As it's anti-bullying week, we spoke to Gary Pykitt, Senior Lecturer in Primary Education, about the different forms that bullying can take and the important role that teachers have in identifying and tackling bullying in the modern age. Bullying is something that all teachers will deal with at some point in their professional life, so Gary has shared his top tips for tackling bullying, based on his experience in schools.
United Against Bullying
The Anti-Bullying Alliance’s theme this year is United Against Bullying. The idea of this is that everyone is working towards the same goal of challenging and eliminating bullying through positive, decisive action. As part of this, the campaign is pushing for everyone to make personal choices about the role they will play as part of a larger collective in stamping out negative behaviour towards others. If this year has taught us anything it is that we are better when we work together towards a common goal; bullying is no different.
Five tips for tackling bullying in school
Bullying remains a concern in society and everyone has an important role in identifying and preventing bullying. Here are my five top tips for dealing with bullying.
1: Education and preparation
Schools have a duty of care to prevent and tackle all forms of bullying proactively. A key way to do this is through the promotion of equality, so it is important to have a good understanding of the 2010 Equality Act, and the nine protected characteristics it relates to: age, disability, race, religion and belief, sex equality, sexual orientation, pregnancy and maternity, marriage and civil partnership and gender reassignment.
As a teacher, it’s important to know not only about your subject, but also about wider issues that may affect your role before you even reach the classroom. This includes bullying, and making sure you are aware of the forms it can take (verbal, social, physical or cyber) and the issues that could be involved (such as race or gender). Issues around cyber bullying are on the increase, not least with more use of online approaches to teaching and learning during the pandemic.
2: Embracing our differences
Getting children to understand that we are all different, but still equal, is paramount. Bullying often stems from misunderstanding of differences, so it’s important to encourage children to explore and celebrate people’s differences and similarities. We may look different, sound different, or have different family backgrounds to one another but we are all equal and have value. Learning to accept and embrace these differences, and encouraging children to feel comfortable in themselves, can be really positive.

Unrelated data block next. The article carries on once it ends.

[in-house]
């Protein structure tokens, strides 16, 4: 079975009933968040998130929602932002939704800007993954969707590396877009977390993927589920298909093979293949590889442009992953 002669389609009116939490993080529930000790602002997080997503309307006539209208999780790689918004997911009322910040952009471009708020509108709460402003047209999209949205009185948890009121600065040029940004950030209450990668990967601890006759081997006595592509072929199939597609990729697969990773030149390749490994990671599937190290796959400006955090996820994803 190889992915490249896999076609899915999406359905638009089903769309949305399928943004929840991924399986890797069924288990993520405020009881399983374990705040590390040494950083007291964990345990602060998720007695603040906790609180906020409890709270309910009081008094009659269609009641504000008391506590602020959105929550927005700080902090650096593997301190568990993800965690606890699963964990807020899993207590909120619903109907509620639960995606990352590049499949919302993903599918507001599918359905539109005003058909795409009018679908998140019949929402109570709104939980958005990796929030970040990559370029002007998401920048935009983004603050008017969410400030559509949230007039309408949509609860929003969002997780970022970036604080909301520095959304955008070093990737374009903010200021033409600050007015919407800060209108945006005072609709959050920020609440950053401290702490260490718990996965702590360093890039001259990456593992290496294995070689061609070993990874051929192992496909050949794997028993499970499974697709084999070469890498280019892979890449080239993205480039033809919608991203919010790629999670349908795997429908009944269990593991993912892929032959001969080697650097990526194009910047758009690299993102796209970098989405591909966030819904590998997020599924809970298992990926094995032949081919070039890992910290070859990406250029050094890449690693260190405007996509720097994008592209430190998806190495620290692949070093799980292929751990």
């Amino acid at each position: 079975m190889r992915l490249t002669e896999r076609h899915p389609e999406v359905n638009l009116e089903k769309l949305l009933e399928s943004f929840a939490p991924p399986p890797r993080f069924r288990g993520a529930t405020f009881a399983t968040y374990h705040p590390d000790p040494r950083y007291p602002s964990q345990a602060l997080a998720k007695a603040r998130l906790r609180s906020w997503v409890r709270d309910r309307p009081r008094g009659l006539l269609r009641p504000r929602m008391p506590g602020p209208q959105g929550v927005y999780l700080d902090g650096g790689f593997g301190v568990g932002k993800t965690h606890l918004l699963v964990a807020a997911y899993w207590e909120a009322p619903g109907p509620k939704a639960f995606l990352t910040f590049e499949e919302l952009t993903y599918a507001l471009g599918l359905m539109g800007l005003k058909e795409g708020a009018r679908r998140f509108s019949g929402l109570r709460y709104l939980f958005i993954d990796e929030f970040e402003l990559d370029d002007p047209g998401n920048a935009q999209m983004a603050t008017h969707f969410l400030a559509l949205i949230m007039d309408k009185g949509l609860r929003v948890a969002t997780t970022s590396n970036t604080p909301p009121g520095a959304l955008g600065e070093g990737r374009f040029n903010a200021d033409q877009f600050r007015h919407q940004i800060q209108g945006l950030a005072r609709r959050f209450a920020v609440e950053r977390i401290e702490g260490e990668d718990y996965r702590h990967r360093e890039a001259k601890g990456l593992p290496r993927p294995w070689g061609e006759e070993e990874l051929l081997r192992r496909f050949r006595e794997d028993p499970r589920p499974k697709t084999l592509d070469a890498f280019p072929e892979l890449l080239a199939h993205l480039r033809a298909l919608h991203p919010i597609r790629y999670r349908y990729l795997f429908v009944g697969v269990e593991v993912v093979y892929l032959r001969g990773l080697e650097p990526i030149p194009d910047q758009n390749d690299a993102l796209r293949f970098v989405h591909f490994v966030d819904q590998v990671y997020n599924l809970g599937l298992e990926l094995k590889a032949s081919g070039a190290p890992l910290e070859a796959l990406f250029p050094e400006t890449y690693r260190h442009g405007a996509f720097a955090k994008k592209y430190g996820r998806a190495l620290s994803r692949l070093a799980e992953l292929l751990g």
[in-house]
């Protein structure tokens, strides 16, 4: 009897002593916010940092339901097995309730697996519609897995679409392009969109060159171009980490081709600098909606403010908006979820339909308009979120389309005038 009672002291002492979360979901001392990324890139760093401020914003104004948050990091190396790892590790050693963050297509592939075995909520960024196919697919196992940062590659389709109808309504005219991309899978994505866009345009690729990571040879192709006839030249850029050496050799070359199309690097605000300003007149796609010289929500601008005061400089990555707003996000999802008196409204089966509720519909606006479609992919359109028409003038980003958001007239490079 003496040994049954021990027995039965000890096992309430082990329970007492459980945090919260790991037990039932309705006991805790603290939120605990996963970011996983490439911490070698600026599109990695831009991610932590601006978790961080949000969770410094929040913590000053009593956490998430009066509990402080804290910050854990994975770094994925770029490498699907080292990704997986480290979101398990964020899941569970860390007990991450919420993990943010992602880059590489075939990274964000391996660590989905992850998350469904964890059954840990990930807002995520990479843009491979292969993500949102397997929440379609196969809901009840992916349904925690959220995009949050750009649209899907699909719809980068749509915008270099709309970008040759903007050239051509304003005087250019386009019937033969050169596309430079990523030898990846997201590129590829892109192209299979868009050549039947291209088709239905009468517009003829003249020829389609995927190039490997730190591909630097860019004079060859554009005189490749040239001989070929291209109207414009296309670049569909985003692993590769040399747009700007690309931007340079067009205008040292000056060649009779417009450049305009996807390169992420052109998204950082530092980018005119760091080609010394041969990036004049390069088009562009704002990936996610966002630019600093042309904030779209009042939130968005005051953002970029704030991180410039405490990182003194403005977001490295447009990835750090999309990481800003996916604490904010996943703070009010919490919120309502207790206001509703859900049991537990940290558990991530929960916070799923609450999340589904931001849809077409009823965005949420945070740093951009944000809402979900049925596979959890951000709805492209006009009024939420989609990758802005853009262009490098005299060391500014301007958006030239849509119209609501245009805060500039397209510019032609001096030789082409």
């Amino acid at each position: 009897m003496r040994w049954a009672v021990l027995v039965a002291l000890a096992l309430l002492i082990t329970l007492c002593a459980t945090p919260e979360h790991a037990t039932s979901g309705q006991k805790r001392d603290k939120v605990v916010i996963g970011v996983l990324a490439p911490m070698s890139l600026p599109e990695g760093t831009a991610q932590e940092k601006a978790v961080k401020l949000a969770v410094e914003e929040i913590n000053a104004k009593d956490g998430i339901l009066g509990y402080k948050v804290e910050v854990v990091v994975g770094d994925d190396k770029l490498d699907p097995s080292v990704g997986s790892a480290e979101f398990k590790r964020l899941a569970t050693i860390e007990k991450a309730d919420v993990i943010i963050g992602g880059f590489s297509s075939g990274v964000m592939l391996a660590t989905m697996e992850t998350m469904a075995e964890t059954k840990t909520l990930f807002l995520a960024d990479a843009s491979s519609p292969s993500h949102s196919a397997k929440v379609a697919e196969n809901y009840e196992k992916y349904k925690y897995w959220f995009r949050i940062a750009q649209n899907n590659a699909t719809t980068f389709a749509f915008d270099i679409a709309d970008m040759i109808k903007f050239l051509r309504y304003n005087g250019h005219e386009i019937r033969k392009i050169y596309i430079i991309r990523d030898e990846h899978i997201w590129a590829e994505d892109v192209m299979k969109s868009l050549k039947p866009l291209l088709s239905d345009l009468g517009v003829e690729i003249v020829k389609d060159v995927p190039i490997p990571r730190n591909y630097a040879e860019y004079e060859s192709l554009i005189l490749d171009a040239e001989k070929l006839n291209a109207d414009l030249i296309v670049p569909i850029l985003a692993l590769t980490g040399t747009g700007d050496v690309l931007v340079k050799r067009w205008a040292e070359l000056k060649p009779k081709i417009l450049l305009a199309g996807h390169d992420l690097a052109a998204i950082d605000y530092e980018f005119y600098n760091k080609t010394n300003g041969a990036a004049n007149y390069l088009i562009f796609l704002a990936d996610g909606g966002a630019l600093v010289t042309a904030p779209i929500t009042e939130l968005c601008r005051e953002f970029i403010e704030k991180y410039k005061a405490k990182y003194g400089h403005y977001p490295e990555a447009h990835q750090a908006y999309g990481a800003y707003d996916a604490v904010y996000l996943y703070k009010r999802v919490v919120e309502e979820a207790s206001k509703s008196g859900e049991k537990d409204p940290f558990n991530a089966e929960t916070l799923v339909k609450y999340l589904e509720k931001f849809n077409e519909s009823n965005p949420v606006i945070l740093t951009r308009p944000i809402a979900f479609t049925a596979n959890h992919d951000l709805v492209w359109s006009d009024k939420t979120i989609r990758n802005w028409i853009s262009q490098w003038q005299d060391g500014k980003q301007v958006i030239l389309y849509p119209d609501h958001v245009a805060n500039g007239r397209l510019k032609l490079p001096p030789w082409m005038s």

A good way to do this is to talk about differences regularly, so that they don’t become an issue. Young children can be very accepting of information they are told, so if they know it’s ok to be different they are less likely to form prejudicial ideas as they get older. So what if their friend has two mums, or parents from different cultures? If they know about it, it’s less likely to matter.
3: Having the right tools to hand
Having the tools and confidence to address certain issues that are common in cases of bullying can also help. Depending on personal beliefs or experiences, some may feel uncomfortable in tackling some forms of bullying, so additional support, knowledge and resources can be really helpful. There are lots of useful resources you can use in the classroom, including story books for primary aged children that address topics such as same sex relationships.
4: Don't ignore it!
If you hear or see bullying, challenge it. Don’t just say ‘don’t say that’, but take the time to explore what happened / what was said with those involved. Sometimes we’re made to feel that certain words shouldn’t ever be used, but in fact in the right context it’s ok. Again, education is key and sometimes we all need a little help to truly understand what impact our actions can have on others (intentionally or not).
Finally, the most important tool in preventing bullying is clear communication. It is important to make sure that everyone knows what is happening in school, and how you are addressing key issues, especially if something is due to change. Ensure that communication channels with parents are open, so that they are involved in the conversation and understand that they also have a role in preventing bullying.
As the Anti-Bullying Alliance says, we can achieve much more if we are united against bullying.
Would you be a good teacher?
If teaching and helping others is something that appeals to you, why not explore our teaching training courses at our Virtual Open Days on Sunday 22 November (covering BA Hons and PGCE courses) and Wednesday 2 December (focusing on PGCE and postgraduate courses only).